A large number of these melodies are not related to European classical music, making its comprehension difficult. We need to approach from a different perspective. Classical music is a written repertoire in which score and the composer are important. On the other hand traditional music is an oral repertoire in which the score is just a means for us but not for the performer/composer.

The majority are short melodies. Most of them don’t fit to a tonality or a regular rhythm. To understand this repertoire we need to understand improvisation, modality, free singing, non-equal tempered scales. All of which are common keys in some medieval repertoires and in the oral tradition.

Ana Arnaz. SopranoWhat do I do with it?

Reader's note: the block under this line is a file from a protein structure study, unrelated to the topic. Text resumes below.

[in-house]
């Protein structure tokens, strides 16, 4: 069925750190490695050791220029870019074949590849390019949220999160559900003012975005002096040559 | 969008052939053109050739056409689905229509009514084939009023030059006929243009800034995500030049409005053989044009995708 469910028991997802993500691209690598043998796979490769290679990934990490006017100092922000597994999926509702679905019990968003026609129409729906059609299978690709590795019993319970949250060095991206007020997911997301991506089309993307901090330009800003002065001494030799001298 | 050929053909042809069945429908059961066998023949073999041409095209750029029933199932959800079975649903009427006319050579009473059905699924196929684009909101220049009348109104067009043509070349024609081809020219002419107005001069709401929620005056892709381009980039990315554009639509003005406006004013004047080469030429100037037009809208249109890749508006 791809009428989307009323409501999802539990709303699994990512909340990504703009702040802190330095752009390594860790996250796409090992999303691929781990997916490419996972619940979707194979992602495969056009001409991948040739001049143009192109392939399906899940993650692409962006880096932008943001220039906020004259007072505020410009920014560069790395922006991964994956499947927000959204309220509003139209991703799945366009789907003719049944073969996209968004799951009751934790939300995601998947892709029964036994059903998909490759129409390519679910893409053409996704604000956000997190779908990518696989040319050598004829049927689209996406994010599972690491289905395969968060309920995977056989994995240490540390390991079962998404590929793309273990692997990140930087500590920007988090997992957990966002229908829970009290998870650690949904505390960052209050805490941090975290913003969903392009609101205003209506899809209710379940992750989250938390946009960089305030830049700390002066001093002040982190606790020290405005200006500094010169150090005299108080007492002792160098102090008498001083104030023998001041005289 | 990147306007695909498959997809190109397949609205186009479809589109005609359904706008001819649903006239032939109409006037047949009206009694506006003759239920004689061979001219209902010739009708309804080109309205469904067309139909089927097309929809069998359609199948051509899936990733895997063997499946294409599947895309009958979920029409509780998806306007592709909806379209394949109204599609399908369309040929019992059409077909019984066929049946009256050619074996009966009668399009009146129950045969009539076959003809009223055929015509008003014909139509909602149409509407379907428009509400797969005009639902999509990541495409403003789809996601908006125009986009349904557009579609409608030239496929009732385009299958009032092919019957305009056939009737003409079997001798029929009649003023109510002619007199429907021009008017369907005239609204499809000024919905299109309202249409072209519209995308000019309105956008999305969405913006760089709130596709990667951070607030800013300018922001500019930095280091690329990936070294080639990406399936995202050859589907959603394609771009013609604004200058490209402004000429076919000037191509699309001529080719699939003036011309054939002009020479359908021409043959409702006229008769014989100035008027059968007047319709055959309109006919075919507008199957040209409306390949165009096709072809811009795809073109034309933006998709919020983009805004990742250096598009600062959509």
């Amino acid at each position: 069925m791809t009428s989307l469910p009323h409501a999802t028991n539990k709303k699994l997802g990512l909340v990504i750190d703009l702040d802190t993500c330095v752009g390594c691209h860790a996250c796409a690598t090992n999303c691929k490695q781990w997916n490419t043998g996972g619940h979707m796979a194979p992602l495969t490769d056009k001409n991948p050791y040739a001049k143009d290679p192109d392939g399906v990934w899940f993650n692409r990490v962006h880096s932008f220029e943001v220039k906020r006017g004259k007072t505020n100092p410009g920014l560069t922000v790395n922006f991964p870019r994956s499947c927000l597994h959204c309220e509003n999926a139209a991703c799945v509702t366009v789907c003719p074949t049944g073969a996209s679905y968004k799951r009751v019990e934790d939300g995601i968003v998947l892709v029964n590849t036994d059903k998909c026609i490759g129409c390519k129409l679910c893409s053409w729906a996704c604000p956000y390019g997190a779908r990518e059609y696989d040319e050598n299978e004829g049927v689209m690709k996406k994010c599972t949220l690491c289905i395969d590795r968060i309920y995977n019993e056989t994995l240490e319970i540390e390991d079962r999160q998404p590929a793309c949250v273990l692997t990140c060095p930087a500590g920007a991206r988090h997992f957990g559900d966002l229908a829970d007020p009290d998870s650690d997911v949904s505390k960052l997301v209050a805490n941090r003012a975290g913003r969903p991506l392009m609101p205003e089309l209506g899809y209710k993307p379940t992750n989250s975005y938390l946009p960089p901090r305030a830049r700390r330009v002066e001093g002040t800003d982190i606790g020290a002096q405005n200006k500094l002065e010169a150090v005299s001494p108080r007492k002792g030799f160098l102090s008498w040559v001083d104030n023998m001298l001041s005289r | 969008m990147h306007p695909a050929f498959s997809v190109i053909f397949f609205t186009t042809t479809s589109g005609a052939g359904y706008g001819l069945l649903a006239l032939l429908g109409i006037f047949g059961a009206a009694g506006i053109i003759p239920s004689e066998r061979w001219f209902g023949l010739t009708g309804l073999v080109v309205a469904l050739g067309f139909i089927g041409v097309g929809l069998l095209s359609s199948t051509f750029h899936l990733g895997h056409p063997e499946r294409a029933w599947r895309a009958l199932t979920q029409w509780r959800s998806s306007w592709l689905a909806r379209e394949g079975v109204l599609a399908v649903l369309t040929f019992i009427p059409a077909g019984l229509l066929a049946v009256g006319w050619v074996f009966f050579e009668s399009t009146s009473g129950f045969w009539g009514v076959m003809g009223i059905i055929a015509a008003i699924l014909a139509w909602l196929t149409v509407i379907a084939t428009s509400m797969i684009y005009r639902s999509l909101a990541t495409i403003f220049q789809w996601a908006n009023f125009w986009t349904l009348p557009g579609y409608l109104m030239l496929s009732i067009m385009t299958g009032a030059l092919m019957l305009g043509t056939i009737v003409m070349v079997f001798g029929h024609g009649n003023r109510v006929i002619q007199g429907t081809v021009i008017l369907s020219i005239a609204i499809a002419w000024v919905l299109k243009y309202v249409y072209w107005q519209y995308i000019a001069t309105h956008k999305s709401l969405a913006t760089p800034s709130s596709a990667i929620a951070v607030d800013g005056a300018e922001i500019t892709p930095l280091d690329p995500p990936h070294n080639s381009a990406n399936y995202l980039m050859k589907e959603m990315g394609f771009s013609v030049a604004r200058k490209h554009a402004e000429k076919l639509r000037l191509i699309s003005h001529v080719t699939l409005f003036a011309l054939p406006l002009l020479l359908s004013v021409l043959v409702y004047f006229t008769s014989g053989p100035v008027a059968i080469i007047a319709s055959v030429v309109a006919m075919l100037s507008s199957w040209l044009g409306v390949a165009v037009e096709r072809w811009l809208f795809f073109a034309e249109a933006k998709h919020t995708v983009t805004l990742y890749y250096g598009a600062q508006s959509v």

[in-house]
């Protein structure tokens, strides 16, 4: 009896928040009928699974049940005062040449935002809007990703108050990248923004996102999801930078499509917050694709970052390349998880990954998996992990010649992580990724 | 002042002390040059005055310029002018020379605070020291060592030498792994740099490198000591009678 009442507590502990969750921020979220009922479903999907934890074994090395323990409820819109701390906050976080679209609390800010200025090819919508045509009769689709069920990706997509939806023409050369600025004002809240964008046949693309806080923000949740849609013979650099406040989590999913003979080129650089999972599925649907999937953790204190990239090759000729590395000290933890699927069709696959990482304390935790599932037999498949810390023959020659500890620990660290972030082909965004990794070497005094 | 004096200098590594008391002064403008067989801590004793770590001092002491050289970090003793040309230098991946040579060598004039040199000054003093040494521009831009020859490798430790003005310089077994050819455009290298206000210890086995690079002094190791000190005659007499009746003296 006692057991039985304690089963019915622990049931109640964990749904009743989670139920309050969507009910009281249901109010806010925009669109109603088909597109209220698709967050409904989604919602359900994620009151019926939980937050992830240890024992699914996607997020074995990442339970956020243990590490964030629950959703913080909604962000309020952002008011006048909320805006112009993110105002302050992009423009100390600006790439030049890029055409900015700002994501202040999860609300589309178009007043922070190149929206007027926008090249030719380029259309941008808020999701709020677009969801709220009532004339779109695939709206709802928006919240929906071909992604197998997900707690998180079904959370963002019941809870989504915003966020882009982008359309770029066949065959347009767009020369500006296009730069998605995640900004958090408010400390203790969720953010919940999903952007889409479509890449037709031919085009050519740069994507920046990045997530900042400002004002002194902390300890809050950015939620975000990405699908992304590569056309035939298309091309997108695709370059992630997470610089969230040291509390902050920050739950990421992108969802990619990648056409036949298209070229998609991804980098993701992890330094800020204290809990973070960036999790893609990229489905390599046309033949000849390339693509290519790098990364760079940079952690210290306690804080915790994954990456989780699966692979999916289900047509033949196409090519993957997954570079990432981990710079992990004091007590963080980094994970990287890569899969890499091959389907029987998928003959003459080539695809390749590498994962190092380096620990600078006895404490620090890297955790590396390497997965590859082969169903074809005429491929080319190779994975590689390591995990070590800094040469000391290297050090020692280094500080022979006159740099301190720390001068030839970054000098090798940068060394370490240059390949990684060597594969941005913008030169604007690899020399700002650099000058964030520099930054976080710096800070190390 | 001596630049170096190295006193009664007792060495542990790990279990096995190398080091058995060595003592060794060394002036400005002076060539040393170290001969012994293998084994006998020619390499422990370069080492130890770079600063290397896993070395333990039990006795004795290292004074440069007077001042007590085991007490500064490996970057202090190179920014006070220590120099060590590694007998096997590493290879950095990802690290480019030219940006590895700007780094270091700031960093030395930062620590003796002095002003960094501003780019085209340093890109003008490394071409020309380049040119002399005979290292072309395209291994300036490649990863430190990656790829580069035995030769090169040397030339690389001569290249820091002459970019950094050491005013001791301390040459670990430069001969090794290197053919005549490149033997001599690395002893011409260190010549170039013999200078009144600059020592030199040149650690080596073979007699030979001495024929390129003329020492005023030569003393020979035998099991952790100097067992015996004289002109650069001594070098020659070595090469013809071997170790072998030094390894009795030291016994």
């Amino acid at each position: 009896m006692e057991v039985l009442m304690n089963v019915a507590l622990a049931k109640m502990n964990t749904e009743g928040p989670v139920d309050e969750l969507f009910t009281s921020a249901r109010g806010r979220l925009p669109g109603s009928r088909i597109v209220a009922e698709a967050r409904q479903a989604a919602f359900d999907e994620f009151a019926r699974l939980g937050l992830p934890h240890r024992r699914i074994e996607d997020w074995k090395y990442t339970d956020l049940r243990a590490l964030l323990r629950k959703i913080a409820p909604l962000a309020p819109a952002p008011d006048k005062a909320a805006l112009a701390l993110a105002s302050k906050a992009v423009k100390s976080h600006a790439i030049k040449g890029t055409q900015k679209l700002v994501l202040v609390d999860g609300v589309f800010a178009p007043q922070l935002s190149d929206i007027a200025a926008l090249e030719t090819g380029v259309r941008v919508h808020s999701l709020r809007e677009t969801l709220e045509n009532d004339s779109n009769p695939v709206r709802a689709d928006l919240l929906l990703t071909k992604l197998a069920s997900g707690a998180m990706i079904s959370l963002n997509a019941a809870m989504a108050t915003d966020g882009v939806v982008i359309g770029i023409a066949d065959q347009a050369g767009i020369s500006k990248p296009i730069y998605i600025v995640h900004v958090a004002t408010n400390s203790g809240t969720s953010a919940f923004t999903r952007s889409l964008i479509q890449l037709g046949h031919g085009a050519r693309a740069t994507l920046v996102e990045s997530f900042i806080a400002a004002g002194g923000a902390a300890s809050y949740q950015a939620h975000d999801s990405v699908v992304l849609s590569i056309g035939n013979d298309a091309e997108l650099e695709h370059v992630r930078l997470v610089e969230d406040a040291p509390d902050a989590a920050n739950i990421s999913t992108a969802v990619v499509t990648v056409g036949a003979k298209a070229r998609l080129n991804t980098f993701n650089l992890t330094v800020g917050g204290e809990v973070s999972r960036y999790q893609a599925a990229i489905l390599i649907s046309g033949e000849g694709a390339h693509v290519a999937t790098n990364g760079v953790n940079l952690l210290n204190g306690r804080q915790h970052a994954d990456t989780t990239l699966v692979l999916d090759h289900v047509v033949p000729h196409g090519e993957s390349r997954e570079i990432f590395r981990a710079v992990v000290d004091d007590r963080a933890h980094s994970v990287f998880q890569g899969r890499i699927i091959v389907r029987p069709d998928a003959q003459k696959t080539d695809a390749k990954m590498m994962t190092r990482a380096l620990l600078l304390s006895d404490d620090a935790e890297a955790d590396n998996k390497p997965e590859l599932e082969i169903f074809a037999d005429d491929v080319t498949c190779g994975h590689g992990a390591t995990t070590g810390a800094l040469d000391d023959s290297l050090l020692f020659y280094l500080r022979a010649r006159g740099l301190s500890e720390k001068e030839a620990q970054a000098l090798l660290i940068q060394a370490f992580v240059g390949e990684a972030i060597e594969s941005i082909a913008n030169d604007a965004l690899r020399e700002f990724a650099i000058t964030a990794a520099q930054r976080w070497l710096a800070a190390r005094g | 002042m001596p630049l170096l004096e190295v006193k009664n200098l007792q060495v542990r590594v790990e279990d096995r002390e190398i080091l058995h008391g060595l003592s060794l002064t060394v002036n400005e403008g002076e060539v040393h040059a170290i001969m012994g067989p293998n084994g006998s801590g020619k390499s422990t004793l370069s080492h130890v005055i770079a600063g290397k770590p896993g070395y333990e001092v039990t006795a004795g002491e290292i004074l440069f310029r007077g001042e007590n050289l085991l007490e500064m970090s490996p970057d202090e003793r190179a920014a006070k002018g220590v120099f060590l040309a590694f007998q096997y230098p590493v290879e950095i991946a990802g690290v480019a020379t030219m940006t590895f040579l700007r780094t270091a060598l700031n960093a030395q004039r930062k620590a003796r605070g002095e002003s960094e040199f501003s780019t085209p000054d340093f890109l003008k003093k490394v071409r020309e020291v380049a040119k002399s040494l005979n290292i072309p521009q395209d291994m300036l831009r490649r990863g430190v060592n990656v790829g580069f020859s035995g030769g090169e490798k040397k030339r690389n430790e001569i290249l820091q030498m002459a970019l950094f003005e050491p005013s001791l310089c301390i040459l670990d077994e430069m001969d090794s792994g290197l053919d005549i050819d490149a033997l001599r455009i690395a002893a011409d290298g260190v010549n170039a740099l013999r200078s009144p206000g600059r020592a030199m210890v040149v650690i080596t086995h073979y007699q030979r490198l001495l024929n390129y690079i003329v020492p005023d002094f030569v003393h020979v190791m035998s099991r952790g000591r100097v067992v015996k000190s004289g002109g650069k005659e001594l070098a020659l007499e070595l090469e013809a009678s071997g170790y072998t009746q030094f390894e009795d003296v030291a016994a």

First I choose a songbook from the first half of the 20th century. I focus on it for some weeks to get a general idea of its characteristics. I analyse every single piece and make a selection based on its melodic, formal and rhythmic features. If the document is a recording I transcribe these pieces. That is a delicate process, since this music was never conceived to be notated and it is difficult to establish a coherent notation system to fix it in a paper.

These transcriptions are not scores to interpret the piece from, but a means to analyse and comprehend it.

Finally I learn the repertoire by heart. I learn to improvise with a piece and between pieces; I avoid the paper and sing again into the oral stream. I observe that every time I perform a piece it is both familiar and new. That is the wonder of aural learning; there are no written rules to follow but a repertoire, style and aesthetics that define the tradition.